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Off Label Drug Use

The term “off label drug use (OLDU)” refers to the practice of doctors prescribing medications for a condition, use or category of patients, that has not been approved by the FDA. All prescription medications sold in the United States must be approved by the Federal Drug Administration (FDA). The approval process can be long, complicated and expensive, but basically involves the manufacturer of the drug subjecting the medication to clinical trials and then reporting the results of this testing to the FDA.   The drug manufacturer must prove to the FDA that the drug is 1) Safe, and 2) Effective.  The drug manufacturer also has an ongoing obligation to report to the FDA any adverse incidents of which it becomes aware related to the use of its drug. A doctor has the right to prescribe any FDA approved medication for any purpose, even if it is not the original purpose approved by the FDA, so long as in her independent medical judgment it is in the best interest of the patient.


Off Label Drug Use is common in areas of medicine where the patient population is less likely to be included in clinical trials (i.e. pregnant, psychiatric and pediatric). It is also seen often when a life-threatening or terminal condition is present, motivating a health care provider to try any treatment that might work or bring relief to the patient. Finally, physicians commonly prescribe a medication that does not have FDA approval if others from its class do have the approval. An example of an Off Label drug use is morphine for children; morphine has never received an FDA indication for pain treatment in children, but it is extensively used for this in hospitalized pediatric patients.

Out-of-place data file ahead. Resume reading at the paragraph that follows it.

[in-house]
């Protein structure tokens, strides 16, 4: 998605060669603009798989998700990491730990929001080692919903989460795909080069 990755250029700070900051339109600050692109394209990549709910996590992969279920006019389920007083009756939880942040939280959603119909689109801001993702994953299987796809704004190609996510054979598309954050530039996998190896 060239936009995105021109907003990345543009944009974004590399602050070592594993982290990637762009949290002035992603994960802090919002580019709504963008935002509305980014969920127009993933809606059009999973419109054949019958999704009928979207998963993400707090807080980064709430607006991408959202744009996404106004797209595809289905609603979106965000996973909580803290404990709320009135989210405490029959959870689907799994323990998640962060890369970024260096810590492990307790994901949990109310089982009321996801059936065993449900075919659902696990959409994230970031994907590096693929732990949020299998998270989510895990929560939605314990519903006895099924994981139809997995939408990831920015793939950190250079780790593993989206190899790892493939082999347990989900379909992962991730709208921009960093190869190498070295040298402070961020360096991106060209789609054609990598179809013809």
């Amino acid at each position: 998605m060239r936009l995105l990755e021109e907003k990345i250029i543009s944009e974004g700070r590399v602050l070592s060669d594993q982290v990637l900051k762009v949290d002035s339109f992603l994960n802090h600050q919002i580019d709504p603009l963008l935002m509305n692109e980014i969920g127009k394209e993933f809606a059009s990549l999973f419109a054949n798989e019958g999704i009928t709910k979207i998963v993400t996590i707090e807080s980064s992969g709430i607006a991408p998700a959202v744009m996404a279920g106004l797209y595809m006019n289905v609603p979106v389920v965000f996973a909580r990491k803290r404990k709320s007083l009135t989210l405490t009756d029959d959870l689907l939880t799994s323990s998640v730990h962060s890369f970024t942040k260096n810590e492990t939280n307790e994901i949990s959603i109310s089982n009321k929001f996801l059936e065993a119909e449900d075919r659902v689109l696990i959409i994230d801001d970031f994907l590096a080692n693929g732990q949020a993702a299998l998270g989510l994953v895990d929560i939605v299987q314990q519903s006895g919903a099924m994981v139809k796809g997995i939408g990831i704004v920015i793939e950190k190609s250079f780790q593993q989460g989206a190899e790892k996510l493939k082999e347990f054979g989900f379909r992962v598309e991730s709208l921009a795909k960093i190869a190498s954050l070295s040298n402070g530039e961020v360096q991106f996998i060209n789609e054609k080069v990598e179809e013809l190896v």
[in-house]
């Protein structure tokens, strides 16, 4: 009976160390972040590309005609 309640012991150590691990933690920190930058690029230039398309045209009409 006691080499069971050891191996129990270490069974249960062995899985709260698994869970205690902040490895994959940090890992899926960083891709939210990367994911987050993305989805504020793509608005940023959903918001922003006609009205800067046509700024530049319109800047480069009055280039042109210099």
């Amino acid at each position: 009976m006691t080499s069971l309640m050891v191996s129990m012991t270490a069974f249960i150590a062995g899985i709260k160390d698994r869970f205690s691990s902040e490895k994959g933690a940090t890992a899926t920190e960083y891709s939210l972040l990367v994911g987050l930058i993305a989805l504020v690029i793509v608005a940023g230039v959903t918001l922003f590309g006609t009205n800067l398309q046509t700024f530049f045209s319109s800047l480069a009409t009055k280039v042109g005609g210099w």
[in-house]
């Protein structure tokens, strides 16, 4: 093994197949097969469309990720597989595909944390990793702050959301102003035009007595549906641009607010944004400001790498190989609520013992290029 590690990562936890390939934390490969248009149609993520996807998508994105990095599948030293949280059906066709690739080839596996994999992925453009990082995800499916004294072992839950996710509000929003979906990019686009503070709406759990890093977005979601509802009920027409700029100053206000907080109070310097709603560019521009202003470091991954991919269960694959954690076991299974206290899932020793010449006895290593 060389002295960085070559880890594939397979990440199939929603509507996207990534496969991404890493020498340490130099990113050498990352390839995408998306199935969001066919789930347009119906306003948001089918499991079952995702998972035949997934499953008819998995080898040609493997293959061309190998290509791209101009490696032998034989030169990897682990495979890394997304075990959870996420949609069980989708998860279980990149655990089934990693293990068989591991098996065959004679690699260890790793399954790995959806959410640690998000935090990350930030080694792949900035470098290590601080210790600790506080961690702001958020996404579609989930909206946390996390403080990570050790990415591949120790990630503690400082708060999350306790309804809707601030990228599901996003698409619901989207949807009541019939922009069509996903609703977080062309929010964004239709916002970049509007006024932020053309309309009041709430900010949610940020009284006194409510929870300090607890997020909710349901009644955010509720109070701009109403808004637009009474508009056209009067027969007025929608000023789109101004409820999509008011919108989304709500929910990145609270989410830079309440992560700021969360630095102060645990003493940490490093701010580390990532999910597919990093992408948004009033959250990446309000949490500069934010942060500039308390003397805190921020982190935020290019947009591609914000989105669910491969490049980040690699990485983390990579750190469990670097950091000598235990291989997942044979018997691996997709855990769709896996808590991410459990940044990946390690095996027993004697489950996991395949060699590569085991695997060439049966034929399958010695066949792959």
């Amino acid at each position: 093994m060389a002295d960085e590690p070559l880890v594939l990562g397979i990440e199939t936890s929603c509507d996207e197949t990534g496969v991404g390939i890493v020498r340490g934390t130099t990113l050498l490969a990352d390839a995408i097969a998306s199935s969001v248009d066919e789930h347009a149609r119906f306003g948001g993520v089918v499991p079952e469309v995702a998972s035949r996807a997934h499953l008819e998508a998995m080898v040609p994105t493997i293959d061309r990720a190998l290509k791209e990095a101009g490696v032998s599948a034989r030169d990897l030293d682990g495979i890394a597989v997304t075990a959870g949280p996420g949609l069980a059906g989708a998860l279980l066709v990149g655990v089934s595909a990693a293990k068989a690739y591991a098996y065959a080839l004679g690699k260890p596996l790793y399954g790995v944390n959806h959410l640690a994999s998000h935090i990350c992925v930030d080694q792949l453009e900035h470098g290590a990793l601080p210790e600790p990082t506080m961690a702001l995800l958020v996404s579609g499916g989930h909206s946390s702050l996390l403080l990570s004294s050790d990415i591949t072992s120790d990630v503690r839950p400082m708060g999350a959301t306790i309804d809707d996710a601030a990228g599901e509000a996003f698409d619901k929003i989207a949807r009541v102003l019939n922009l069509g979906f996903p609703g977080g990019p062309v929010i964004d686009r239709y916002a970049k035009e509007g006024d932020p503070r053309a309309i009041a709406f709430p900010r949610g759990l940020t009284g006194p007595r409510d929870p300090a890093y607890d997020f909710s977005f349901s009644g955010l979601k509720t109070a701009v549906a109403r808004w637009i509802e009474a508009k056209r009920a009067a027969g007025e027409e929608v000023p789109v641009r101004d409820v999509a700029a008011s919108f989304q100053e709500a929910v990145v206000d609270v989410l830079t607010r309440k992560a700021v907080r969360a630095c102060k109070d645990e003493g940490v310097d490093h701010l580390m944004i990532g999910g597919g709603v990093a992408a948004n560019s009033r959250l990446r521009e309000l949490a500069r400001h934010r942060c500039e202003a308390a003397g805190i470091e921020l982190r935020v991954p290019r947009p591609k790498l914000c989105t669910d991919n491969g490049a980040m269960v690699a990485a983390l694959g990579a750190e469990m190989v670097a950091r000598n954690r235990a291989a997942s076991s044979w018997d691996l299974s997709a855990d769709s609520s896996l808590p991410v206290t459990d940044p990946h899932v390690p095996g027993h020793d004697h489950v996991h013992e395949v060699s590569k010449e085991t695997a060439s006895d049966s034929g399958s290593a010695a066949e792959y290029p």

It is estimated that 1 in 5 prescriptions are Off Label.

Often times, pharmaceutical companies choose not to have an Off Label drug approved for a new usage, due to the expense and time it takes. However, if a specific use is considered off label, the pharmaceutical companies are not allowed to promote or market their medications for this unapproved off-label use, which has lead to several large settlements for illegal marketing. One recent example is with Zofran, a prescription medication made by GlaxoSmithKline, used to treat nausea and vomiting. The FDA approved Zofran to treat cancer patients who were suffering with the side effects of chemotherapy or surgery.  Glaxo convinced doctors that Zofran would be an effective and safe drug to treat their pregnant patients suffering from morning sickness. We now know that Zofran crosses the placental barrier exposing the developing baby to the drug. Making matters worse is the fact that most women experience morning sickness during their first trimester exactly when the fetus is undergoing rapid and critical development.   Thousands of lawsuits have been filed alleging that the use of Zofran during pregnancy is unsafe and can result in significant birth defects to the developing baby including cleft palate and lip, mouth deformities, heart defects and club foot.

Back in 2012, GlaxoSmithKline agreed to pay a $3 billion fine (the largest health-care fraud settlement in U.S. history at the time) for what the Government considered fraudulent and illegal marketing practices related to several of its drugs, including Zofran and the antidepressant Paxil. Glaxo had been promoting the use of Paxil for children and adolescents even though it was never approved for this age group and studies had found it was ineffective and potentially dangerous for kids. GSK was also charged with marketing the antidepressant Wellbutrin for weight loss and the treatment of sexual dysfunction, substance addictions, and other unapproved uses. Some experts argue that pharmaceutical companies might view such fines, although hefty, as merely a necessary cost of doing business.